(By Correne Coetzer) Early November, Australian Geoff Wilson flies from Cape Town, South Africa, to Novolazarevskaya for the start of his solo kite-ski expedition to the Geographic South Pole. From the Pole he plans to turn towards Hercules Inlet to complete a coast-to-coast crossing. This trek is dedicated to all women fighting breast cancer, he told ExplorersWeb, therefore the "boobsled" to visually highlight his case.
To prepare for the expedition, Geoff has done polar survival training with Matty McNair and kite training with her two kids, Eric and Sarah, in Canada. At the moment he is crevasse-training with Lydia Bradey in the New Zealand Alps, "to make sure I don t walk into any crevasses solo with my boobs for company at the bottom of the Abyss," he added. Geoff has also got advice from Australian veteran polar explorer, Eric Philips, "who has been invaluable with logistics and gear advice especially regards weight reduction."
ExplorersWeb: Where does the idea come from that you want to do a polar expedition? And furthermore in particular to do this long expedition?
Geoff: I have always wanted to complete an Antarctic crossing coast to coast but never had a good enough cause to do it for – Katie Carlyle my good friend was diagnosed at the age of 31 with breast cancer – she has been fighting the disease for 4 years – she is still not free of the disease. This trek is dedicated to all women fighting the disease and aims to raise $1m to provide breast care nurses for women suffering the disease in rural Australia and the Torres Strait.
ExplorersWeb: Your clothes and gear are pink - tell us about your goal please.
Geoff: See above really – the BOOBSLED was a silly idea in the middle of the night – but it's taken off and given the trek the spotlight we need to make a difference for Breast Cancer sufferers globally and for the McGrath Foundation in Australia. Our Major Sponsor HELPWORLD is also dedicated to the goal of raising $1m for the McGrath Foundations work of providing breast care nurses Australiawide.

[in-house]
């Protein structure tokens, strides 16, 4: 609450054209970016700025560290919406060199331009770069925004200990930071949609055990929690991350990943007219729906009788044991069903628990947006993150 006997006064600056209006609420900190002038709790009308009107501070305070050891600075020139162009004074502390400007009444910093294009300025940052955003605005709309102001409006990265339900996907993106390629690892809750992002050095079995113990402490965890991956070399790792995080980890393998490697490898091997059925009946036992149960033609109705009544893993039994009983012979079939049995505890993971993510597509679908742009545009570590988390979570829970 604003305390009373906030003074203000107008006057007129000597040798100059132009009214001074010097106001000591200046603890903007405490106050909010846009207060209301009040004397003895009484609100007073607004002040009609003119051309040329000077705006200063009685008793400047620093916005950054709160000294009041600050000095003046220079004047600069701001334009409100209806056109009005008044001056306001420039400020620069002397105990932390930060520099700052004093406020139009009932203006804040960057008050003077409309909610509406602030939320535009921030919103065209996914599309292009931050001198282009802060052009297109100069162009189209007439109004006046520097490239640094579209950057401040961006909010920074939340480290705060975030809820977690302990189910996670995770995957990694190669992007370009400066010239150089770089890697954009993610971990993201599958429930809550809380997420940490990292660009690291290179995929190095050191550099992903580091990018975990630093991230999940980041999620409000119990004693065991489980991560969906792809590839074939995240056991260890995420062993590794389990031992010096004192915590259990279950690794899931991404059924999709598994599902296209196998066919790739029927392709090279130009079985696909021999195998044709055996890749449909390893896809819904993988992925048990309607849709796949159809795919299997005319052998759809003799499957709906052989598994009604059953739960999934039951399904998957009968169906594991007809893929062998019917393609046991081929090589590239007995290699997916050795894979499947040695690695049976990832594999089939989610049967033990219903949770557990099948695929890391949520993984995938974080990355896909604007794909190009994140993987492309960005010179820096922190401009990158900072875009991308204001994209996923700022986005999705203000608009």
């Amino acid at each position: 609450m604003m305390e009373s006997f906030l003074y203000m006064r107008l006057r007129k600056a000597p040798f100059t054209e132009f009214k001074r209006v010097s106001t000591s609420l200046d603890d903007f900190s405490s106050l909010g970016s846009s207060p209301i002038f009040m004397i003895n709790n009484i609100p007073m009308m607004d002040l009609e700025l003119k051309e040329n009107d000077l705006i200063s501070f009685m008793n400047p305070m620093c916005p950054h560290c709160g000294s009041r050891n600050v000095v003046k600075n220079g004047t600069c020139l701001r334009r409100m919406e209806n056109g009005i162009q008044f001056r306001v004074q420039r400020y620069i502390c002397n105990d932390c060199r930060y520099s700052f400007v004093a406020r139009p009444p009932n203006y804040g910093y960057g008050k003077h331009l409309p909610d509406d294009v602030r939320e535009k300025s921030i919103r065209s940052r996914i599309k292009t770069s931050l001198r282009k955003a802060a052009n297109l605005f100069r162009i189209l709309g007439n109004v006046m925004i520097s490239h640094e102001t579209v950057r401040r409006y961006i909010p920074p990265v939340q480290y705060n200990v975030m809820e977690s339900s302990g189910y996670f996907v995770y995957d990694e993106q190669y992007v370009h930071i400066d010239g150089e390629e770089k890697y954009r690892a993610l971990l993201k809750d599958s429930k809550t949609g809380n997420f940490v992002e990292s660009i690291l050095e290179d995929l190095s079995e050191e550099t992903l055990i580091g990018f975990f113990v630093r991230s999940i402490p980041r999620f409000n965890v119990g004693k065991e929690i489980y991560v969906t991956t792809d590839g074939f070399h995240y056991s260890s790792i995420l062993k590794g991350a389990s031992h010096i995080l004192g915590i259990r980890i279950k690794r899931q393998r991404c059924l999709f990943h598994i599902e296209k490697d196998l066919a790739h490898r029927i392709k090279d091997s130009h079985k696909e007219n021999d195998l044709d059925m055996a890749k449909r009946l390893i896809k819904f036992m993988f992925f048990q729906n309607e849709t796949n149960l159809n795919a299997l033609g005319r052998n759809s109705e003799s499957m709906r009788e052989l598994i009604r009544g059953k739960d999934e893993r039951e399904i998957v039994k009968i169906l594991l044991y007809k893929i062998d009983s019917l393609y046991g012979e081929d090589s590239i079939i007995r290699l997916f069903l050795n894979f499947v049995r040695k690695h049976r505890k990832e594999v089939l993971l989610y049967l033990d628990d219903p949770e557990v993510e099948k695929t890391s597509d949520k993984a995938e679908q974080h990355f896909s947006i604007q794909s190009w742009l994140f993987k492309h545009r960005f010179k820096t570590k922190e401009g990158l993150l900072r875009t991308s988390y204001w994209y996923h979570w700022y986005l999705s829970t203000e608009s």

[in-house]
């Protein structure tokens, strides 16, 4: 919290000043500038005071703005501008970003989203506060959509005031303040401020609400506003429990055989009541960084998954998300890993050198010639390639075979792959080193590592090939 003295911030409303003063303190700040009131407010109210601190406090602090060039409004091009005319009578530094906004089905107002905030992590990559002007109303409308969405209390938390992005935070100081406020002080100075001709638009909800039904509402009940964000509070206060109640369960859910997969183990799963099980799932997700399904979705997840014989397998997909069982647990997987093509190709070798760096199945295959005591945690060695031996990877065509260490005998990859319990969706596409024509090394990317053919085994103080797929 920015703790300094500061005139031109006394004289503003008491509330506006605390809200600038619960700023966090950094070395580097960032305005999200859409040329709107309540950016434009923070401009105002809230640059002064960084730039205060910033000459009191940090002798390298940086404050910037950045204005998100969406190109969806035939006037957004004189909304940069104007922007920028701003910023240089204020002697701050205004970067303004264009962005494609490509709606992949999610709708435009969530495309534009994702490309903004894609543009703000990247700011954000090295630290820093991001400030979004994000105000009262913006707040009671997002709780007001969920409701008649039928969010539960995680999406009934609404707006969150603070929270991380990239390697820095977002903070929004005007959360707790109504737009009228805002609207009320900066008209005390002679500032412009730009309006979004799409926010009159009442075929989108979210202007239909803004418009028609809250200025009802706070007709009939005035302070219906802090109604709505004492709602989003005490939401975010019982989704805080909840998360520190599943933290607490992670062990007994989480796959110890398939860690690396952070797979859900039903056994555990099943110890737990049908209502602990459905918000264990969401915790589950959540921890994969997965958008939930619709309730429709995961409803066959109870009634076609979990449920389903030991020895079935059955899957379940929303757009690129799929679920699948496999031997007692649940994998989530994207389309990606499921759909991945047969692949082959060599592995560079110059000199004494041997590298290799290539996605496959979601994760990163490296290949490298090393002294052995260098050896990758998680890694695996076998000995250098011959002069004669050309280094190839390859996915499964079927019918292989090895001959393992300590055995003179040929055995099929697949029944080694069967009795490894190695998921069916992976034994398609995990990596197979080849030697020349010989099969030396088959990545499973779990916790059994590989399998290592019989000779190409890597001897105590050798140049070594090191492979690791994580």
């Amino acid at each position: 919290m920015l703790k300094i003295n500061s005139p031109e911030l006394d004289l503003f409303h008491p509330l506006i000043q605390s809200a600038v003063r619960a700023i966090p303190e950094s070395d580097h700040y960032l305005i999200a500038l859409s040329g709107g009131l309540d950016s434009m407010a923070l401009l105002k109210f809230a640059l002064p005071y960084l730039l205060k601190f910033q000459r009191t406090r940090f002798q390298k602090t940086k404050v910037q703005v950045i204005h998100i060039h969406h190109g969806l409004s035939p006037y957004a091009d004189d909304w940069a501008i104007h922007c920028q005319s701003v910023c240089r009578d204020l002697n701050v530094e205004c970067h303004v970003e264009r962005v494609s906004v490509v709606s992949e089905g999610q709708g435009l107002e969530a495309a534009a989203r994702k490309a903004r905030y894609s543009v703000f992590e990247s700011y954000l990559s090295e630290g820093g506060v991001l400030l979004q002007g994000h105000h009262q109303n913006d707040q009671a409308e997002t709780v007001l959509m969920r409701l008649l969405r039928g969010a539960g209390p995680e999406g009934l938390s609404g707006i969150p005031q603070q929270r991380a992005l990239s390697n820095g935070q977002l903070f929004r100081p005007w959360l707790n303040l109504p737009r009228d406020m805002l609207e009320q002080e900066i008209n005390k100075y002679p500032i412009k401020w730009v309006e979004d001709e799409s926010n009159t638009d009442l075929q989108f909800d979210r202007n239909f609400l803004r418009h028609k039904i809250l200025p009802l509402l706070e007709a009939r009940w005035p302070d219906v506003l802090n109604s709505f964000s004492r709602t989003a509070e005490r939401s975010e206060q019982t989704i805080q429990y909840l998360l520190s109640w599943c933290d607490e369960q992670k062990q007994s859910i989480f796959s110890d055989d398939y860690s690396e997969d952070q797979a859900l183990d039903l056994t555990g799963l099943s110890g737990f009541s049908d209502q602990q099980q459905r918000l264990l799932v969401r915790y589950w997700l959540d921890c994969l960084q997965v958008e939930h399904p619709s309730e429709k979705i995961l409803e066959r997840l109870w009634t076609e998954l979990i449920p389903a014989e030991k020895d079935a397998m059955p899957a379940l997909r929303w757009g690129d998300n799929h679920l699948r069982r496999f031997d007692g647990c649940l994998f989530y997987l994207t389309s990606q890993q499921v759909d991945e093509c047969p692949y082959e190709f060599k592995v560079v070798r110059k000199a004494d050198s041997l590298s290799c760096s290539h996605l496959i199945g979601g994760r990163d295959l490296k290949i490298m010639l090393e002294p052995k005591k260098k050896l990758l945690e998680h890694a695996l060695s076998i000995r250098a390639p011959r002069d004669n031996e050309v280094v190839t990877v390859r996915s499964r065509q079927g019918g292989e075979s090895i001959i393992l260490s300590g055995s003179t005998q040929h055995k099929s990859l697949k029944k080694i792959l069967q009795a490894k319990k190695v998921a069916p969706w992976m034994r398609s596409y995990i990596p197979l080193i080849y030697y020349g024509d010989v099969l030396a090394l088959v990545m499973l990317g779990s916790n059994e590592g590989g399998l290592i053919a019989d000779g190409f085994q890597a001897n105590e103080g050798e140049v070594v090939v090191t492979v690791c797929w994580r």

ExplorersWeb: Tell us about your gear please. What clothes are you using? Skis? Sled?...
Geoff: An Acapulka Sled, Ozone Kite 6, 9, 14m, Kastel Skiis, Dynafit bindings, Mixed bag of clothing – I've tested so many different lines and could not find one manufacturer who produced all items I needed – so I paid cash for the gear so I can truly rely on the gear I m using.
ExplorersWeb: How much food will you take? Weight of you sled?
Geoff: I am supplied for 80 days but hope to do better than that… My start weight including 3.5 kg of Kevlar Boobs is 160 kg. Still backbreaking weight for the climb but once on the plateau I feel it'll be manageable.
ExplorersWeb: What training have you been doing?
Geoff: I have been training in Colorado and Iqaluit, Arctic; also New Zealand and on our sunny beaches – dragging tires, weight conditioning, trying to put on bulk weight – I am up 15 kg on my usual weight.
I feel strong after just completing the first Kite assisted crossing of the Torres Strait. The sea was wild and we kited 399 km on 5 days. Not a lot of sleep as the coral atolls gave us no cover and the tents certainly were not built for 30 knots plus! Lots of kite flying, kite buggying, sled hauling, trying to strengthen mind, back, quads, upper arms…
ExplorersWeb: You have three months left, what outstanding preparations are on your to do list?
Geoff: My main focus now is to stop working so much, finalize major sponsors, do the speaking gigs we need to raise the donations for the charity and to get comms gear, navigation gear, recharge gear, test different menus/diets, keep weight gain up (5 more kg) and focus on sensible hard training with no chance of a late injury – plus get familiar with the new Quantum Kite Ozone is pushing out for me.
ExplorersWeb: Anything else?
Geoff: Just putting it out there to any prior solo expeditioners – what's the greatest beartrap for you mentally and how did you overcome it? – let me know… my mind I feel will be the greatest maze of all. I feel strong, I know I have the skills to stay alive, I love to fly kites and am sure I can do so safely in all situations, the great unknown is what Antarctica can throw at you – I am humble enough to recognize that.
Gateway port Cape Town, South Africa:
To ALCI base camp Novolazarevskaya / Novo
(70° 46’37”S, 011° 49’26”E).
Gateway port Punta Arenas, Chile, South America:
To ALE/ANI base camp, Union Glacier
(79° 45'S, 083° 14'W).
Hercules Inlet is located at 80°S near Union Glacier.
A "solo" ski requires unassisted status (therefore no resupplies carried by pilots or car drivers, or anything received from any person) and no following of vehicle tracks (vehicle drivers navigating the way).
Geoff's Pink Polar Expedition website
The Cycle Race for the South Pole: Spain's Juan Menendez Granados
The Cycle Race to the South Pole: Girl power, Kate Leeming
ExWeb South Pole kick-off interview: Daniel Burton, return cycle journey
Adventure Network International (ANI)
Antarctic Logistics and Expeditions (ALE)
Antarctic Logistics Centre International (ALCI)
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